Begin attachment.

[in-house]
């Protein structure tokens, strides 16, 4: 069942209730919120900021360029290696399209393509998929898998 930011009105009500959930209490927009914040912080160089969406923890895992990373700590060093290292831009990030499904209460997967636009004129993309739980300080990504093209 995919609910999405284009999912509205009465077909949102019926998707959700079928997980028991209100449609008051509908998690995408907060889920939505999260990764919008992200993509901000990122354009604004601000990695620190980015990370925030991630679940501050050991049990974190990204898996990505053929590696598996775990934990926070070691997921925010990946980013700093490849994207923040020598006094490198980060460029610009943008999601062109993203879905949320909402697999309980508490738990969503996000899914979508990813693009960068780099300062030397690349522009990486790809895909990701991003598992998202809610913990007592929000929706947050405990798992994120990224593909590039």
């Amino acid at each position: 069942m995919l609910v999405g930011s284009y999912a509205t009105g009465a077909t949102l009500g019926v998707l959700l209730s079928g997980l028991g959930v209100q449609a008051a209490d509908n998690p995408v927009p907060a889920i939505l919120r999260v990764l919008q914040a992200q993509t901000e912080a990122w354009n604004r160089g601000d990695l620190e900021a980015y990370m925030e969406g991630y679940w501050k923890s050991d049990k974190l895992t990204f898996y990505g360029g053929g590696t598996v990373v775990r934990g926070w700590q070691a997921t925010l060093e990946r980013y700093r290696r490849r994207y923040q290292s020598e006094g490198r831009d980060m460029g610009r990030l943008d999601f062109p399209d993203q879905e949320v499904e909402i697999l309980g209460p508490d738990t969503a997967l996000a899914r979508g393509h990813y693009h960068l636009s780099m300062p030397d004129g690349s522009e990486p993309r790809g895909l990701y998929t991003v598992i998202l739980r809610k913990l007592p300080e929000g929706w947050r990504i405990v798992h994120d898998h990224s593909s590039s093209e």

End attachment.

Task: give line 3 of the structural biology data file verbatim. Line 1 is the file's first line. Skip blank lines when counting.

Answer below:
């Amino acid at each position: 069942m995919l609910v999405g930011s284009y999912a509205t009105g009465a077909t949102l009500g019926v998707l959700l209730s079928g997980l028991g959930v209100q449609a008051a209490d509908n998690p995408v927009p907060a889920i939505l919120r999260v990764l919008q914040a992200q993509t901000e912080a990122w354009n604004r160089g601000d990695l620190e900021a980015y990370m925030e969406g991630y679940w501050k923890s050991d049990k974190l895992t990204f898996y990505g360029g053929g590696t598996v990373v775990r934990g926070w700590q070691a997921t925010l060093e990946r980013y700093r290696r490849r994207y923040q290292s020598e006094g490198r831009d980060m460029g610009r990030l943008d999601f062109p399209d993203q879905e949320v499904e909402i697999l309980g209460p508490d738990t969503a997967l996000a899914r979508g393509h990813y693009h960068l636009s780099m300062p030397d004129g690349s522009e990486p993309r790809g895909l990701y998929t991003v598992i998202l739980r809610k913990l007592p300080e929000g929706w947050r990504i405990v798992h994120d898998h990224s593909s590039s093209e």